Building a Sustainable Future for Communities in the Apuseni Mountains 

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Sarah Sayer


The villages of Girbovita and Rimet are located high in the Apuseni mountains, nestled within a landscape which has hardly changed since medieval times.  The valleys and peaks are breathtakingly beautiful, but the reality of life in this part of Romania is not so rose-tinted, with many areas facing an uncertain future.

The Communist rule had a hugely negative impact on the communities of the area and set back progress by many years.  Nicolae Ceausescu and his wife Elena ruled the country from 1965 until 1989. During this time, Romania underwent several changes, and the population had to endure an endless number of injustices and restrictions.  The farms had to meet strict production quotas, give up animals and machinery for the Communist cause and could trust no-one.


The mountain villages we visited were remote and only accessed by rough dirt tracks; the bus service ran once a week on market day, and it was easy to see how communities could become cut off from essential services in the winter months.  The Mayor of the region, Vasile Raica, spoke about plans to tarmac the roads and how he hoped this would make the valleys more accessible and bring more people into to the area.  He spoke about how hard it is to attract young people back once they have left for college or work and how the population was gradually aging.  Parallels can be seen within the Yorkshire Dales National Park, especially in the hill farming communities of the upper dales.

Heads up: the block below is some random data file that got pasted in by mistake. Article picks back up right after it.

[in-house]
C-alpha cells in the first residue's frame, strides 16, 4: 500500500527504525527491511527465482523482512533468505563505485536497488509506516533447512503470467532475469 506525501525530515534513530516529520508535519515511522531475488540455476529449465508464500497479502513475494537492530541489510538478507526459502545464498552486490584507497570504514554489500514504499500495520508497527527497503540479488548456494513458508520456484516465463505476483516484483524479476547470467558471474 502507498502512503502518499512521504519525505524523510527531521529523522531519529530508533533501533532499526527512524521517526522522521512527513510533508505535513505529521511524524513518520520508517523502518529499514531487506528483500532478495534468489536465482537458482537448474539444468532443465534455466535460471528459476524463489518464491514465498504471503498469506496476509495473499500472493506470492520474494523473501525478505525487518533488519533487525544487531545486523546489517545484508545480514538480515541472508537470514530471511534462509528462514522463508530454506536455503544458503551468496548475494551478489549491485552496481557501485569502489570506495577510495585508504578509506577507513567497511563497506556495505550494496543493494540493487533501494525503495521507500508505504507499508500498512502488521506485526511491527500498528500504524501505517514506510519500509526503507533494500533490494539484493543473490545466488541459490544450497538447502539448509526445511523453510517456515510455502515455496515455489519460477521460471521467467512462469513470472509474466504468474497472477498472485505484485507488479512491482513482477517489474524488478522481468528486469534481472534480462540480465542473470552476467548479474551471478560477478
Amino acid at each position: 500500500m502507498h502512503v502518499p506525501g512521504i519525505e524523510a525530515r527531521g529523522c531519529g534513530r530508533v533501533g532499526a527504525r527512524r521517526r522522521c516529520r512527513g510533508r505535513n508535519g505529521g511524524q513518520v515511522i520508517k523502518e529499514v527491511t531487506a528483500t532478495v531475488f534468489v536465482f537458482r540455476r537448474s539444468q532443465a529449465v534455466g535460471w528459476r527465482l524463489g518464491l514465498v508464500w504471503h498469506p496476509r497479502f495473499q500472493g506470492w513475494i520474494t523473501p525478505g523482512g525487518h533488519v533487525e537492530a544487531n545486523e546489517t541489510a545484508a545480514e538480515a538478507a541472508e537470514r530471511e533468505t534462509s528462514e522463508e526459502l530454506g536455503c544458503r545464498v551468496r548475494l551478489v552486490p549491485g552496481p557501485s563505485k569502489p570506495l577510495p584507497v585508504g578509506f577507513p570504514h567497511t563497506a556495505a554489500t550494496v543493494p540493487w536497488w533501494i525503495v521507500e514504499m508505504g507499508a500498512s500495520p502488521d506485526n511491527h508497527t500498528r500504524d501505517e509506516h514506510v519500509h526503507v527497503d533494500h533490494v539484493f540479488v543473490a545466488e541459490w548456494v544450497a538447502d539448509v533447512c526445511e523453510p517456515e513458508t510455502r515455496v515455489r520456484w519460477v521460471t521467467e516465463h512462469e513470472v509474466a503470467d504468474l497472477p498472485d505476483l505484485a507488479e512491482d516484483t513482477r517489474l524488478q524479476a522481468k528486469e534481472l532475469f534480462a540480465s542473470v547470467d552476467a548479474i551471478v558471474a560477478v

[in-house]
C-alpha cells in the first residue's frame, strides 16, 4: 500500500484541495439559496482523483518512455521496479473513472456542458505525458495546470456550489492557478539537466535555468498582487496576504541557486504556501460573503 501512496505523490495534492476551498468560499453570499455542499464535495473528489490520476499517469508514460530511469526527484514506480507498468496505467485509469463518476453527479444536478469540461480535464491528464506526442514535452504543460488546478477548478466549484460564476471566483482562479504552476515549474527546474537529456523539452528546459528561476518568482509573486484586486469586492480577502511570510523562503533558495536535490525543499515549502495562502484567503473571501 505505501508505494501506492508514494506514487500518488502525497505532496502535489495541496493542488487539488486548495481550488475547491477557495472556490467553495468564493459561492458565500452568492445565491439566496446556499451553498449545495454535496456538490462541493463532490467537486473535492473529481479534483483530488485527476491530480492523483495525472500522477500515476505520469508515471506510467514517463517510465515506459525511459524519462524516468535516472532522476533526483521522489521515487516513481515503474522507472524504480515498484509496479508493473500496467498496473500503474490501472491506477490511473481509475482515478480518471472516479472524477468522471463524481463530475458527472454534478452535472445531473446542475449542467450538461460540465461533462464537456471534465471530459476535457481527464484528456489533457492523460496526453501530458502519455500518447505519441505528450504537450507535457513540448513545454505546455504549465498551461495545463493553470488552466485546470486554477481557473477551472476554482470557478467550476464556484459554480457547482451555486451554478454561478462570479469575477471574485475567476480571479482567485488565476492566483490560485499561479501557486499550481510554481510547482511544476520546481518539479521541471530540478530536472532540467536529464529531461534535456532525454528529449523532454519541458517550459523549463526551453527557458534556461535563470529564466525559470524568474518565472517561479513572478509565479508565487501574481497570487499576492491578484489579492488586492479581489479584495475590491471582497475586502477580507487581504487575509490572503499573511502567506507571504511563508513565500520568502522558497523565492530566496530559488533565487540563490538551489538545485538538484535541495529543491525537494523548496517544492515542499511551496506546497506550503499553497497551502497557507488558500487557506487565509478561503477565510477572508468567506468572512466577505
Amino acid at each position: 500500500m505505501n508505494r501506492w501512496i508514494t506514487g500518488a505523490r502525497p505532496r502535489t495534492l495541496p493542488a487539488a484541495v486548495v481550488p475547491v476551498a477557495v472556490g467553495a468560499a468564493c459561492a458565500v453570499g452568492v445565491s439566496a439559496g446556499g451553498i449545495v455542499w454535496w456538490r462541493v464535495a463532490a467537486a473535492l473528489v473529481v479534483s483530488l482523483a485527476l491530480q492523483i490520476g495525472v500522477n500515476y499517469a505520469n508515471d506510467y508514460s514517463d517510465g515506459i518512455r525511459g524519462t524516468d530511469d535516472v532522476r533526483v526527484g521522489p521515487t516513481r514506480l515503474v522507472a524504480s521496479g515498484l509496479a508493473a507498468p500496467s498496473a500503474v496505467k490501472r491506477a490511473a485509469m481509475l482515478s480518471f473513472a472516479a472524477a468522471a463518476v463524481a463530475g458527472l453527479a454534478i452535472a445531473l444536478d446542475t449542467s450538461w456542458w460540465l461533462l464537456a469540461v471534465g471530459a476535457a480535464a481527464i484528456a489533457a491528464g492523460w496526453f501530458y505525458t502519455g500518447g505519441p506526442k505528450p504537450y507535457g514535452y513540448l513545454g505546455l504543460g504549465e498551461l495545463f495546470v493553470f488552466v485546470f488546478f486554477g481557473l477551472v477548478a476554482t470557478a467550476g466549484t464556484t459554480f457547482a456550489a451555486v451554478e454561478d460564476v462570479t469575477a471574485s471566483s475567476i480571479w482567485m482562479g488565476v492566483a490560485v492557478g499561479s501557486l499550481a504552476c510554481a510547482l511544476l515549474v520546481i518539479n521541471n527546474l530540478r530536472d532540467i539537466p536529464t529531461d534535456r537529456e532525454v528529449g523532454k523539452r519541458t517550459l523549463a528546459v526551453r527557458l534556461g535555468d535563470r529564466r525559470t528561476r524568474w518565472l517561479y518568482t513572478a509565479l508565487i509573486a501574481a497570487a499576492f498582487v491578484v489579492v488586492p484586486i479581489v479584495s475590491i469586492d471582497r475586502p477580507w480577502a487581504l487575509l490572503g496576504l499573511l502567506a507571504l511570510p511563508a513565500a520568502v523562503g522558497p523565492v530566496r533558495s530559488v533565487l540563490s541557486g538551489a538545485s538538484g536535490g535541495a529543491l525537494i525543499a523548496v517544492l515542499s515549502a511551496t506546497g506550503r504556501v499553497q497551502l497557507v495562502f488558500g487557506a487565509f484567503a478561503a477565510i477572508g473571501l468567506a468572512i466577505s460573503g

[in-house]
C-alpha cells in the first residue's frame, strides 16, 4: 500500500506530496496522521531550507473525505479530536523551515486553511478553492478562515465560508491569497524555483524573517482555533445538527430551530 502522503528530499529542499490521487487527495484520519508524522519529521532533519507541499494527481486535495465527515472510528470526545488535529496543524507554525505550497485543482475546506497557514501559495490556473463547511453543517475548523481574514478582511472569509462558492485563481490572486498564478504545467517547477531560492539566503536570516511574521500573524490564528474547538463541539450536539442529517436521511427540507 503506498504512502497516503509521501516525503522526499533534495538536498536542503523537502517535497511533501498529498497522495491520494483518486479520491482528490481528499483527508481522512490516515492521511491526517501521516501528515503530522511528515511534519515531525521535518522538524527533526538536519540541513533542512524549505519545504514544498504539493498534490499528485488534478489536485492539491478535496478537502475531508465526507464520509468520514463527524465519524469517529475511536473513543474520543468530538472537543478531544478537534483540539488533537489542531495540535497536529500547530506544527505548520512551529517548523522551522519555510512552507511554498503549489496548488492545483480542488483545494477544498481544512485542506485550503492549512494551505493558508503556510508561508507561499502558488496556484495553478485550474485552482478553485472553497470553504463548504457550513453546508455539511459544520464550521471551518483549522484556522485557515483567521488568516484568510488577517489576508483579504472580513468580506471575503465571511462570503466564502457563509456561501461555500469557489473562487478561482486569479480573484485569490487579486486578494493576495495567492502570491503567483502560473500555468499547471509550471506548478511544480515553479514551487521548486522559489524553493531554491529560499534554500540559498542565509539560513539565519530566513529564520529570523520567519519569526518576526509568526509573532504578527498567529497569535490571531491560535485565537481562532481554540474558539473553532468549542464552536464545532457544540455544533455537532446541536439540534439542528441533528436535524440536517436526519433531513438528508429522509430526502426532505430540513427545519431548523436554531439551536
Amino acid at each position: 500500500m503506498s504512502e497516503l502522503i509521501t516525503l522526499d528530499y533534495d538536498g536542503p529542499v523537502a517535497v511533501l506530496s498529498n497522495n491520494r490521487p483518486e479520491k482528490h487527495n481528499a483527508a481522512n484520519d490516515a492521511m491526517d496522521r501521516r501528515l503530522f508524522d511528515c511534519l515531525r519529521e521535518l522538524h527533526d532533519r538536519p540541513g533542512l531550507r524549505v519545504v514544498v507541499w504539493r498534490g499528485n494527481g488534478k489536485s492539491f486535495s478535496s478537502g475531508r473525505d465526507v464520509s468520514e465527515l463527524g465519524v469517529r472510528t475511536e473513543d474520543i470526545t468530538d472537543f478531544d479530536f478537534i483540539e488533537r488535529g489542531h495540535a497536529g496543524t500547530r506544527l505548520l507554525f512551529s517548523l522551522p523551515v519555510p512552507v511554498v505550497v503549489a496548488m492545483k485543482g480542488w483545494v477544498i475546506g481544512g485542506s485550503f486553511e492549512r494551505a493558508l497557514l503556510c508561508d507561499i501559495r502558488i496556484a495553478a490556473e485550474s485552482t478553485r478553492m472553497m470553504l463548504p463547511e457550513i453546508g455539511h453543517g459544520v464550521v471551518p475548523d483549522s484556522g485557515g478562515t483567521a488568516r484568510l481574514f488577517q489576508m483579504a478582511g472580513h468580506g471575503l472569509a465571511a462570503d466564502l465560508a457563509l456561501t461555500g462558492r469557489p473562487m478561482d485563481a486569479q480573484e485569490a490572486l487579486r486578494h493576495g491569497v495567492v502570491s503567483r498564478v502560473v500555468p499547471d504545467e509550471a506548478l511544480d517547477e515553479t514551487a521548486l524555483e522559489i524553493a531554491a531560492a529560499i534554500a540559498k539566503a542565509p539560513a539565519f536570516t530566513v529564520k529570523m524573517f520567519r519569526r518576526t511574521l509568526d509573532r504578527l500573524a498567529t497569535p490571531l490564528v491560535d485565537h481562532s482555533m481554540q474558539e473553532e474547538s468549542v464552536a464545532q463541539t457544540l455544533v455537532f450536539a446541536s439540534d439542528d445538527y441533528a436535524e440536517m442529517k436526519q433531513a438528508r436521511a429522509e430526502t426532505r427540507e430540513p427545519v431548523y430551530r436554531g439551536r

One avenue that could be explored as a way forward for the area is tourism, possibly looking at ways to increase visitor numbers to the area and to provide jobs, without spoiling the landscape.  


There may be some scope for trying to obtain State recognition of the special qualities of the area such as National Park status, which would benefit the region and attract more investment.  There are already 14 National Parks in Romania, with Retezat National Park, in Hunedoara County, being the oldest and most similar in landscape terms to the Apuseni Mountains.  Even without National Park status the area has so much to offer and activities such as camping, cross country skiing, hiking / walking / trekking, mountain biking, rock climbing, wildlife and bird watching would all be very attractive to the tourist market.  In the UK the role of National Parks is defined in Parliament and we have two statutory purposes:

  • to conserve and enhance the natural beauty, wildlife and cultural heritage of the National Park.
  • to promote opportunities for the understanding and enjoyment of the special qualities of the area by the public. 

In pursuing these purposes, we are also required:

  • to seek to foster the economic and social well-being of local communities within the National Park.

These statutory purposes fit well as a means of addressing the challenges faced by the communities in the areas we visited, but without State support and funding, any regeneration of the area is going to be limited and very slow, relying on the entrepreneurial spirit of the people who have a passion this very special part of Romania.  

The future for the communities, as things stand, seems to be fairly bleak but if improvements to the basic infrastructure in the region come to fruition, and the communities are willing to embrace change, then I believe that something positive can be achieved. 

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